Using Exploratory and Exploitative Market Learning for New Product Development
While the need for research on the market‐learning efforts of a firm in relation to its new product development is continuously emphasized, the empirical results on this issue reported so far have been mixed. The current study contends that the inconclusive nature of the empirical evidence is mostly due to the existence of different dimensions of organizational market learning—exploratory and exploitative—and to possible different routes by which these learning dimensions are linked to new product performance. More specifically, this study argues that exploratory market learning contributes to the differentiation of the new product because it involves the firm＇s learning about uncertain and new opportunities through the acquisition of knowledge distant from existing organizational skills and experiences. By contrast, this study posits that exploitative market learning enhances cost efficiency in developing new products as it aims to best use the currently available market information that is closely related to existing organizational experience. This study provides empirical support for this two‐dimensional scheme of organizational market learning and its consequent effects on two components of new product advantage: new product differentiation and cost efficiency. Further, given that the effectiveness of firms＇ strategic efforts is contingent upon the nature of the market environment, the current study examines the moderating effects of environmental dynamism and market competitiveness for this market learning—new product advantage relationship. This study is based on survey data from 157 manufacturing firms in China that encompass various industries. The empirical findings support the two‐dimensional market learning efforts that increase new product differentiation and cost efficiency, respectively. The study confirms that exploratory market learning becomes more effective under a turbulent market environment and that exploitative market learning is more contributive when competitive intensity is high. It also suggests that because of their differential direct and moderating effects on new product advantage either exploratory or exploitative market learning may not be used exclusively, but the two should be implemented in parallel. Such learning implementations will help to secure both the feature and cost‐based new product advantage components and will consequently lead to the new product success. The current study attempts to contribute to greater clarity and better understanding of how market learning influences new product success as it theoretically identifies and empirically validates the two forms of new product advantage as the conceptual mediator between market learning and new product performance.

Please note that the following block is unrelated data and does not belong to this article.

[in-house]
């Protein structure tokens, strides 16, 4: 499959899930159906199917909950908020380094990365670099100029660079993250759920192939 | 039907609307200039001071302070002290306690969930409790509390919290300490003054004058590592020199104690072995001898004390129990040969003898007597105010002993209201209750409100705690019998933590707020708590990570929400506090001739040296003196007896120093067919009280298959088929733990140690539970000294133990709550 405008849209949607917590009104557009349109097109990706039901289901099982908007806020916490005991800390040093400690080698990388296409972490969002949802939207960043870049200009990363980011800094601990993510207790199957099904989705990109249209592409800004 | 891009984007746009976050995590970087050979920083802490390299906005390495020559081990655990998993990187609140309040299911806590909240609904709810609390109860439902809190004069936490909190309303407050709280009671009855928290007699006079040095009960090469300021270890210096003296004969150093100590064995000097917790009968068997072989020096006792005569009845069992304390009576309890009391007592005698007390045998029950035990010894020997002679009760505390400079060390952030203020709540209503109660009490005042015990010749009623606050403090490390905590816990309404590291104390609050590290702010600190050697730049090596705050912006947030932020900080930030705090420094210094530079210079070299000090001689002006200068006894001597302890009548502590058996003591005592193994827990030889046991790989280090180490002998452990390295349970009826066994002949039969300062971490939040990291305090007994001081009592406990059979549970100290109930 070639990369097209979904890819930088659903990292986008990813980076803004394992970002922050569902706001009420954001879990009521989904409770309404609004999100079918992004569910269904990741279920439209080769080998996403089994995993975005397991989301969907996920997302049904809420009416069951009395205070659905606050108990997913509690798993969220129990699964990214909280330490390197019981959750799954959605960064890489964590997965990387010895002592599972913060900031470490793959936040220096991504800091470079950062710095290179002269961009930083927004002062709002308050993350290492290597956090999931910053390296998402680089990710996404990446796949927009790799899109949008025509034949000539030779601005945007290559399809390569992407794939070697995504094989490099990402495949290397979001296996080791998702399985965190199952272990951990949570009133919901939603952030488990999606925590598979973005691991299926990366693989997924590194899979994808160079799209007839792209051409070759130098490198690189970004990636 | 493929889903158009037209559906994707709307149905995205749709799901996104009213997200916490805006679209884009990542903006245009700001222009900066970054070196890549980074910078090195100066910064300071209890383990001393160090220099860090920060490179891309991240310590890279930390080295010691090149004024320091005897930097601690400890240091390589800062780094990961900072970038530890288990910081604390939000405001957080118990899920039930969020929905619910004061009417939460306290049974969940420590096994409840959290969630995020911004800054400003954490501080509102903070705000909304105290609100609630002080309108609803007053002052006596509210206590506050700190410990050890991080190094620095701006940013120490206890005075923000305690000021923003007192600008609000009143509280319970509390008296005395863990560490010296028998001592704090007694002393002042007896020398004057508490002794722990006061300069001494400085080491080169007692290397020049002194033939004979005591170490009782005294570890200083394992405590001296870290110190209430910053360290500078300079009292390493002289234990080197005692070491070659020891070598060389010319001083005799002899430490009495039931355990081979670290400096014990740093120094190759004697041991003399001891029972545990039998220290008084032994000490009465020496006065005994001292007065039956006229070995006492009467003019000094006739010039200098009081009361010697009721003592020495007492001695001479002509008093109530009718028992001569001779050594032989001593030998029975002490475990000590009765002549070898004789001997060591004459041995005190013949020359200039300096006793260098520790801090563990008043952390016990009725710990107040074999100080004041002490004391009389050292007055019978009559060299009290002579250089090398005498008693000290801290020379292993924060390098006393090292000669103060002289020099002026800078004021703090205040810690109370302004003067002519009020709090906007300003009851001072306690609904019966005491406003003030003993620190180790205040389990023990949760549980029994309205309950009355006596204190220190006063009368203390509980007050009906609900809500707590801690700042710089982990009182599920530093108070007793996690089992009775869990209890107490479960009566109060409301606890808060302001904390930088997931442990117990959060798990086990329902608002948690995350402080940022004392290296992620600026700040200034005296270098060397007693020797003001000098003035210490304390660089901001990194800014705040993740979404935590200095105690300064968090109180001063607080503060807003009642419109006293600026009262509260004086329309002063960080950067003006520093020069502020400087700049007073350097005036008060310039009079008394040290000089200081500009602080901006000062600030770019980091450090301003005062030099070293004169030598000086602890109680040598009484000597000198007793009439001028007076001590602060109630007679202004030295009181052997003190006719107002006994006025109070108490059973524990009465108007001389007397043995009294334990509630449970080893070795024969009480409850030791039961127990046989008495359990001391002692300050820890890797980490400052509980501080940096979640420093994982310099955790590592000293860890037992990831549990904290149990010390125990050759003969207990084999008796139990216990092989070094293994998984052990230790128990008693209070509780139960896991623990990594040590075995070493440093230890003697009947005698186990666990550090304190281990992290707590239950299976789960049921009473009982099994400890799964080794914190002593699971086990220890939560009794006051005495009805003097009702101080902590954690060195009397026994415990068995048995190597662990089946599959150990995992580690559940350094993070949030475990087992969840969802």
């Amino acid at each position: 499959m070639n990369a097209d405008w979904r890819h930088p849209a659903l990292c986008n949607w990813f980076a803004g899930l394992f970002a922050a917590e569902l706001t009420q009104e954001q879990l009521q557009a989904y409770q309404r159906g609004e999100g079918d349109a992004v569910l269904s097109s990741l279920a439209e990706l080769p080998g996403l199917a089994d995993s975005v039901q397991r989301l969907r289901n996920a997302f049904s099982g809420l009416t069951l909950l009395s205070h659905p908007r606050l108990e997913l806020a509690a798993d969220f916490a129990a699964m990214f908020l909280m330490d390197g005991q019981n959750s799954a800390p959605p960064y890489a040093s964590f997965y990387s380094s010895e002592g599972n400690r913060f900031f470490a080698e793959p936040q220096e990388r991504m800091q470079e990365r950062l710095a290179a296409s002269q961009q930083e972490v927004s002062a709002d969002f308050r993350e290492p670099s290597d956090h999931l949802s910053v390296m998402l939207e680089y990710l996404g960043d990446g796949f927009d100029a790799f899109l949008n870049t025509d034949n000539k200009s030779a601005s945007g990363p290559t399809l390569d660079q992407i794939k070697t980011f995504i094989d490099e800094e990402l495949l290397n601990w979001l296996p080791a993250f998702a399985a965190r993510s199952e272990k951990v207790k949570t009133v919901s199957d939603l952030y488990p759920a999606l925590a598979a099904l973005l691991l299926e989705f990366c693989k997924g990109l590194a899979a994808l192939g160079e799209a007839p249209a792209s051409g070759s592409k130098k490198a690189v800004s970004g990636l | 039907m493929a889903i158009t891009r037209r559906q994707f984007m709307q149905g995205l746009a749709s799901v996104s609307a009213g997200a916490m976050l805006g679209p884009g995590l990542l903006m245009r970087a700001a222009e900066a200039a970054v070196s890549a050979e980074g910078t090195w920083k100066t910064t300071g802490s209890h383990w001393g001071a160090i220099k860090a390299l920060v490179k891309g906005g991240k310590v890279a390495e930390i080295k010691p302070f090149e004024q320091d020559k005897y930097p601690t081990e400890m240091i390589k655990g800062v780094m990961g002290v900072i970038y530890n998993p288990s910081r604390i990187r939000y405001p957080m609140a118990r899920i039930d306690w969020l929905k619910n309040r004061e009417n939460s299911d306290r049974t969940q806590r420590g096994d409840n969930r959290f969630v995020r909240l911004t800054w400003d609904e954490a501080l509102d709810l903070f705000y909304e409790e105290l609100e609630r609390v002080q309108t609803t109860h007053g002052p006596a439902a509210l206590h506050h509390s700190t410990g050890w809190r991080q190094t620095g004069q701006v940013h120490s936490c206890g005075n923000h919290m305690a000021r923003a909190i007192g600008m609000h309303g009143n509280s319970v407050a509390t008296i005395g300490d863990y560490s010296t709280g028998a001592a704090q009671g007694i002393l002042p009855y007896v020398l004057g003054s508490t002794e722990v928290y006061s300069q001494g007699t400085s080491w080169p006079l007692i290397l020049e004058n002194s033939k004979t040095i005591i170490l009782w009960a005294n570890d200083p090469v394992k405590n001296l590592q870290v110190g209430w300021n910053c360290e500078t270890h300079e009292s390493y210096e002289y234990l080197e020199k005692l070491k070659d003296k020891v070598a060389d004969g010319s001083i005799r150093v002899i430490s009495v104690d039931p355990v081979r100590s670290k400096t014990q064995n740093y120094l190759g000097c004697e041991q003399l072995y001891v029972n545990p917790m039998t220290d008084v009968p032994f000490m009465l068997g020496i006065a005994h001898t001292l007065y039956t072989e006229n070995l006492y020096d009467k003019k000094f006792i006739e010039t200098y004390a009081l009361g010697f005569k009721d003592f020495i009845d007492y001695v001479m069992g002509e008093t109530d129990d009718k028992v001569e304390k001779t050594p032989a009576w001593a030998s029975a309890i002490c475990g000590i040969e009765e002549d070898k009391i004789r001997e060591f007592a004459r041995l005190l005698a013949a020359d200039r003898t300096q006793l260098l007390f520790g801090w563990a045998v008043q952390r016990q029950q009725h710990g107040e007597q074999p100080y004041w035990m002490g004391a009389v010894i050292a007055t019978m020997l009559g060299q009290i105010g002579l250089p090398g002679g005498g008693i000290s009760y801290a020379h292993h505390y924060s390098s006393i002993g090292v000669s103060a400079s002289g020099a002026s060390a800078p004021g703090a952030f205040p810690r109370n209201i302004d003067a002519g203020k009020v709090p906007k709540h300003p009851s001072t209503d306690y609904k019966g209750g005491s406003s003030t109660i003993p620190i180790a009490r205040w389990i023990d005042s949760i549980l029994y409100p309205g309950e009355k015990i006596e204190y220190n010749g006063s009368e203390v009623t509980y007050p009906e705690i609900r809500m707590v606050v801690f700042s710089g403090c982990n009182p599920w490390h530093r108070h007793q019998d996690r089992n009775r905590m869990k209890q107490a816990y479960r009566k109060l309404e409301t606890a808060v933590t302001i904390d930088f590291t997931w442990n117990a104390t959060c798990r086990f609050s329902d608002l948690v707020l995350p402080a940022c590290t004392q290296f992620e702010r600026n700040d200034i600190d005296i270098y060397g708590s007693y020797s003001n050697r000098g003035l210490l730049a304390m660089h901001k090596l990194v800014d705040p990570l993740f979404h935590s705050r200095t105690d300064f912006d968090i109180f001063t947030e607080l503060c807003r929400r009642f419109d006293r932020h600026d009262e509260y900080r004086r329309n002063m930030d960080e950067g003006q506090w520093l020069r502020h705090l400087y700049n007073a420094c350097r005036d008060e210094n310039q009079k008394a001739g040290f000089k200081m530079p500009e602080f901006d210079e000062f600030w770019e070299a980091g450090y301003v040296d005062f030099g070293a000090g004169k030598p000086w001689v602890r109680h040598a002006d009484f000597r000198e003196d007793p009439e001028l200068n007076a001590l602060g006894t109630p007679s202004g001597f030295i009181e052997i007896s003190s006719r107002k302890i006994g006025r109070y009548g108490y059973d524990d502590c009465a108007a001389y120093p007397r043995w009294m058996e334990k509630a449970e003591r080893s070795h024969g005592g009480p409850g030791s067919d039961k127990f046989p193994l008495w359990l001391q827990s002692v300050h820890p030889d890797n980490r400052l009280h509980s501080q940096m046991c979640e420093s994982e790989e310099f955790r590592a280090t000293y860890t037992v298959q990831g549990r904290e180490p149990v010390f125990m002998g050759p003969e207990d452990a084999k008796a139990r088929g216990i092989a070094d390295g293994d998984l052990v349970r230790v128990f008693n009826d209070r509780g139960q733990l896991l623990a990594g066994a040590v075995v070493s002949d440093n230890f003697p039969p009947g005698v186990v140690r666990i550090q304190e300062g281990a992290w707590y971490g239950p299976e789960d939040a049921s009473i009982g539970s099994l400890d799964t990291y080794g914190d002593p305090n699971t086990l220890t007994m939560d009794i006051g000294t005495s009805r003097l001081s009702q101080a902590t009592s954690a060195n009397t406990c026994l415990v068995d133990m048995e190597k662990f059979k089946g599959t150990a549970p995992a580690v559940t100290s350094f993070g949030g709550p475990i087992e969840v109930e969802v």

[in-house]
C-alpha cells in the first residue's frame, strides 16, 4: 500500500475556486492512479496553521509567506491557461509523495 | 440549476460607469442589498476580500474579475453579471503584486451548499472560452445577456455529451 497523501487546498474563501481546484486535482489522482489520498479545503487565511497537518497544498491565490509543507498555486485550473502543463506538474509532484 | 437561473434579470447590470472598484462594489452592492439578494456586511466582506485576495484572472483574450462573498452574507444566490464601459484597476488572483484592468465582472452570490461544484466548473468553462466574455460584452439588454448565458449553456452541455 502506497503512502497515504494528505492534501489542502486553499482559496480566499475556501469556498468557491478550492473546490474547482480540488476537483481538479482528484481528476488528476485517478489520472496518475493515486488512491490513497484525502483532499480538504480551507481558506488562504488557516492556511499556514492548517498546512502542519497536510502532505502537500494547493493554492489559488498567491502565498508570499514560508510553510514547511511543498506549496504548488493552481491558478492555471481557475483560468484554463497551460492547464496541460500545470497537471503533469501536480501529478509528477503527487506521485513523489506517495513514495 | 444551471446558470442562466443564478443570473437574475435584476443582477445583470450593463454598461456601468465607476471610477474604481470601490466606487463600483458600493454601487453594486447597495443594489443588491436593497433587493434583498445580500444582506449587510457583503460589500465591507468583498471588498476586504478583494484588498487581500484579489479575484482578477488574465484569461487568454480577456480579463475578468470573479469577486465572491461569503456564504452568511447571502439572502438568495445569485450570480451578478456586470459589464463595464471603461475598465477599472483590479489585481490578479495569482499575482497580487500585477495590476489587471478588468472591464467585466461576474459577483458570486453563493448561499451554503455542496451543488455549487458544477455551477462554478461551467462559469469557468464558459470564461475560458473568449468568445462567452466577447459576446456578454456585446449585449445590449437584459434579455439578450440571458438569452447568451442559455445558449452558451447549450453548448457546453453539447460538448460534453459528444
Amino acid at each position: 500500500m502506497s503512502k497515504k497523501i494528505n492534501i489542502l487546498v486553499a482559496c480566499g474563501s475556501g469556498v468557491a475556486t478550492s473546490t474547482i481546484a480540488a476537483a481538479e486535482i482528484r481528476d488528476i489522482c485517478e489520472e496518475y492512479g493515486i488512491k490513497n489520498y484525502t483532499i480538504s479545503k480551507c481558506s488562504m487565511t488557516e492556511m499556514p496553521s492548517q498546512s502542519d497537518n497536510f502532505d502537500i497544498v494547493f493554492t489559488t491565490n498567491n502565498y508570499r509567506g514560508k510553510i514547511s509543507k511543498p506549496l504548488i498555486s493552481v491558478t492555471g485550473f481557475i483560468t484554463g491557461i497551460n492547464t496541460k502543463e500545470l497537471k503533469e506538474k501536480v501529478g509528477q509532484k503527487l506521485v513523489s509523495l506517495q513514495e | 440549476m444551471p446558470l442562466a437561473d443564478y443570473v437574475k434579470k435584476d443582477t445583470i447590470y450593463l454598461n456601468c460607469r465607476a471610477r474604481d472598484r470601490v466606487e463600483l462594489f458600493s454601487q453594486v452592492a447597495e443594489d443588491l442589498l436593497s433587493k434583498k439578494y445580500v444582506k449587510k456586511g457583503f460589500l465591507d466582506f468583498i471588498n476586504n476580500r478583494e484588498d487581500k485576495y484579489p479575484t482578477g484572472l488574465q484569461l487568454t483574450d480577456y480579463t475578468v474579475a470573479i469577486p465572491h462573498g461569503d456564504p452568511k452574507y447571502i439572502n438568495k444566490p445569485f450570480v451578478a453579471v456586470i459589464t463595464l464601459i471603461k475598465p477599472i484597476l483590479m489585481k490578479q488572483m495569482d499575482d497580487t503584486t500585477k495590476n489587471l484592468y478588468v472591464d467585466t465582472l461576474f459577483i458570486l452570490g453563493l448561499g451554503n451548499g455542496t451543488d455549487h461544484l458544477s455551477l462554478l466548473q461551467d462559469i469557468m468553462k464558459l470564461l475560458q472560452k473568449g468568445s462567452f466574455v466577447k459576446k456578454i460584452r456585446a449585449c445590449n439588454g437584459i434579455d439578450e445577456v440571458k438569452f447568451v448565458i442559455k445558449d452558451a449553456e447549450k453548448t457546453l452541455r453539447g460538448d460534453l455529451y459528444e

Journal of Product Innovation Management
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ESI Discipline：ECONOMICS & BUSINESS;